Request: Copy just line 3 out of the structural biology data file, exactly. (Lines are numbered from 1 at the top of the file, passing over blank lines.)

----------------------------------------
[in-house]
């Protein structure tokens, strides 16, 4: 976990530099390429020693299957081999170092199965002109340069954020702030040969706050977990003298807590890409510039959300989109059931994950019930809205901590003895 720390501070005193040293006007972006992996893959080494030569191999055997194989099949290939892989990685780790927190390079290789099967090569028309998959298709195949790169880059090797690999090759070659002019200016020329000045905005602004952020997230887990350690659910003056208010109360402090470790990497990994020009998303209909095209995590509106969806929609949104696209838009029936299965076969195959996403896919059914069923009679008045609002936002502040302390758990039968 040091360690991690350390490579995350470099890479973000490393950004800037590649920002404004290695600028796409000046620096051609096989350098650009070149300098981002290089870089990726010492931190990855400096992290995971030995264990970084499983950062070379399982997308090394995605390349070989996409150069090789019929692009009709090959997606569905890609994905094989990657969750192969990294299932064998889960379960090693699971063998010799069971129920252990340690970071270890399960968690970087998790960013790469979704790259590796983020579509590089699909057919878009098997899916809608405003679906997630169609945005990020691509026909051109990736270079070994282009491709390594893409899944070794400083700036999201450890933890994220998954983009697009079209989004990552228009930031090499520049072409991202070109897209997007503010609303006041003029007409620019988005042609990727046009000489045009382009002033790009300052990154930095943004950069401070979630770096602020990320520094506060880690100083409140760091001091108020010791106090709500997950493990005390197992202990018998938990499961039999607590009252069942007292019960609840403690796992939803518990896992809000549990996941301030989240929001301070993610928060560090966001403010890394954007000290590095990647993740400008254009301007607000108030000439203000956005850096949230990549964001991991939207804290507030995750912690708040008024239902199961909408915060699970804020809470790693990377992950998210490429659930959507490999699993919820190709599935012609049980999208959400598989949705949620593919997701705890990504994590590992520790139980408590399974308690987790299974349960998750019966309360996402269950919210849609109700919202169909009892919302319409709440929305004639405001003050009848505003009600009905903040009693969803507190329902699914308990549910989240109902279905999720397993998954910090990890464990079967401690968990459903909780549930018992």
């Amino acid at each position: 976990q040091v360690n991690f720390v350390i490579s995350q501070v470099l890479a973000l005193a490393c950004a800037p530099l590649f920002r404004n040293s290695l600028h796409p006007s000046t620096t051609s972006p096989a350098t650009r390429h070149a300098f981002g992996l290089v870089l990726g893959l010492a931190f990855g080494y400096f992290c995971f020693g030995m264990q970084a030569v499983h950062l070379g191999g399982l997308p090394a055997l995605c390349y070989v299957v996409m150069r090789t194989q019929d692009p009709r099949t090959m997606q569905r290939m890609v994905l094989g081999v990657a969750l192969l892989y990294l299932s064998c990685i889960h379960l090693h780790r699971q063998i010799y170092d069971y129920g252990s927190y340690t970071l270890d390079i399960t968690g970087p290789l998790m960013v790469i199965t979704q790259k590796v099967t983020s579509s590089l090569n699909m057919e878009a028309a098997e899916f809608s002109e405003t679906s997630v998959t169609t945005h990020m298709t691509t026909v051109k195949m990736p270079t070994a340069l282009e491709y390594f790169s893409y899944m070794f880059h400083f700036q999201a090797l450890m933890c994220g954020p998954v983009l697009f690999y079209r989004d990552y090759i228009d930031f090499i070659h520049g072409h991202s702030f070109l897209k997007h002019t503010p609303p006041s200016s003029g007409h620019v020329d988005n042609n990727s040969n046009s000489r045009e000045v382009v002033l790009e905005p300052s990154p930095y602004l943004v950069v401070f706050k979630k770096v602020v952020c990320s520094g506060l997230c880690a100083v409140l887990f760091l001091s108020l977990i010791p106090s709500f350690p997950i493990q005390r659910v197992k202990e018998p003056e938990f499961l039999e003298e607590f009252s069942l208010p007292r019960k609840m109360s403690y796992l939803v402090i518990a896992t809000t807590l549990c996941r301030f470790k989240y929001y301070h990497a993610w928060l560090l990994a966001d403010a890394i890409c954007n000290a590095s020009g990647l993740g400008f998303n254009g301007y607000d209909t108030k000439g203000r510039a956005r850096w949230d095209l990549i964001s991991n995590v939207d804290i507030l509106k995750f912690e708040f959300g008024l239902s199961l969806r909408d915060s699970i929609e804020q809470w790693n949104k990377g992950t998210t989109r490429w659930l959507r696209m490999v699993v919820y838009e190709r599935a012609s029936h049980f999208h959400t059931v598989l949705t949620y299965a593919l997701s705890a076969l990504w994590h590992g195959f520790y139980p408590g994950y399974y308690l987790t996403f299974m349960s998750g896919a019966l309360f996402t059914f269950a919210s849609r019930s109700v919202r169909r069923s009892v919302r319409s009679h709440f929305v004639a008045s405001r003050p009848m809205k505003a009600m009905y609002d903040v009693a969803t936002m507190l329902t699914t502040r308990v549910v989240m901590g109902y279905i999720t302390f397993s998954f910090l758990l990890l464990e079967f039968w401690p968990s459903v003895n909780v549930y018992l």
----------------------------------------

């Amino acid at each position: 976990q040091v360690n991690f720390v350390i490579s995350q501070v470099l890479a973000l005193a490393c950004a800037p530099l590649f920002r404004n040293s290695l600028h796409p006007s000046t620096t051609s972006p096989a350098t650009r390429h070149a300098f981002g992996l290089v870089l990726g893959l010492a931190f990855g080494y400096f992290c995971f020693g030995m264990q970084a030569v499983h950062l070379g191999g399982l997308p090394a055997l995605c390349y070989v299957v996409m150069r090789t194989q019929d692009p009709r099949t090959m997606q569905r290939m890609v994905l094989g081999v990657a969750l192969l892989y990294l299932s064998c990685i889960h379960l090693h780790r699971q063998i010799y170092d069971y129920g252990s927190y340690t970071l270890d390079i399960t968690g970087p290789l998790m960013v790469i199965t979704q790259k590796v099967t983020s579509s590089l090569n699909m057919e878009a028309a098997e899916f809608s002109e405003t679906s997630v998959t169609t945005h990020m298709t691509t026909v051109k195949m990736p270079t070994a340069l282009e491709y390594f790169s893409y899944m070794f880059h400083f700036q999201a090797l450890m933890c994220g954020p998954v983009l697009f690999y079209r989004d990552y090759i228009d930031f090499i070659h520049g072409h991202s702030f070109l897209k997007h002019t503010p609303p006041s200016s003029g007409h620019v020329d988005n042609n990727s040969n046009s000489r045009e000045v382009v002033l790009e905005p300052s990154p930095y602004l943004v950069v401070f706050k979630k770096v602020v952020c990320s520094g506060l997230c880690a100083v409140l887990f760091l001091s108020l977990i010791p106090s709500f350690p997950i493990q005390r659910v197992k202990e018998p003056e938990f499961l039999e003298e607590f009252s069942l208010p007292r019960k609840m109360s403690y796992l939803v402090i518990a896992t809000t807590l549990c996941r301030f470790k989240y929001y301070h990497a993610w928060l560090l990994a966001d403010a890394i890409c954007n000290a590095s020009g990647l993740g400008f998303n254009g301007y607000d209909t108030k000439g203000r510039a956005r850096w949230d095209l990549i964001s991991n995590v939207d804290i507030l509106k995750f912690e708040f959300g008024l239902s199961l969806r909408d915060s699970i929609e804020q809470w790693n949104k990377g992950t998210t989109r490429w659930l959507r696209m490999v699993v919820y838009e190709r599935a012609s029936h049980f999208h959400t059931v598989l949705t949620y299965a593919l997701s705890a076969l990504w994590h590992g195959f520790y139980p408590g994950y399974y308690l987790t996403f299974m349960s998750g896919a019966l309360f996402t059914f269950a919210s849609r019930s109700v919202r169909r069923s009892v919302r319409s009679h709440f929305v004639a008045s405001r003050p009848m809205k505003a009600m009905y609002d903040v009693a969803t936002m507190l329902t699914t502040r308990v549910v989240m901590g109902y279905i999720t302390f397993s998954f910090l758990l990890l464990e079967f039968w401690p968990s459903v003895n909780v549930y018992l």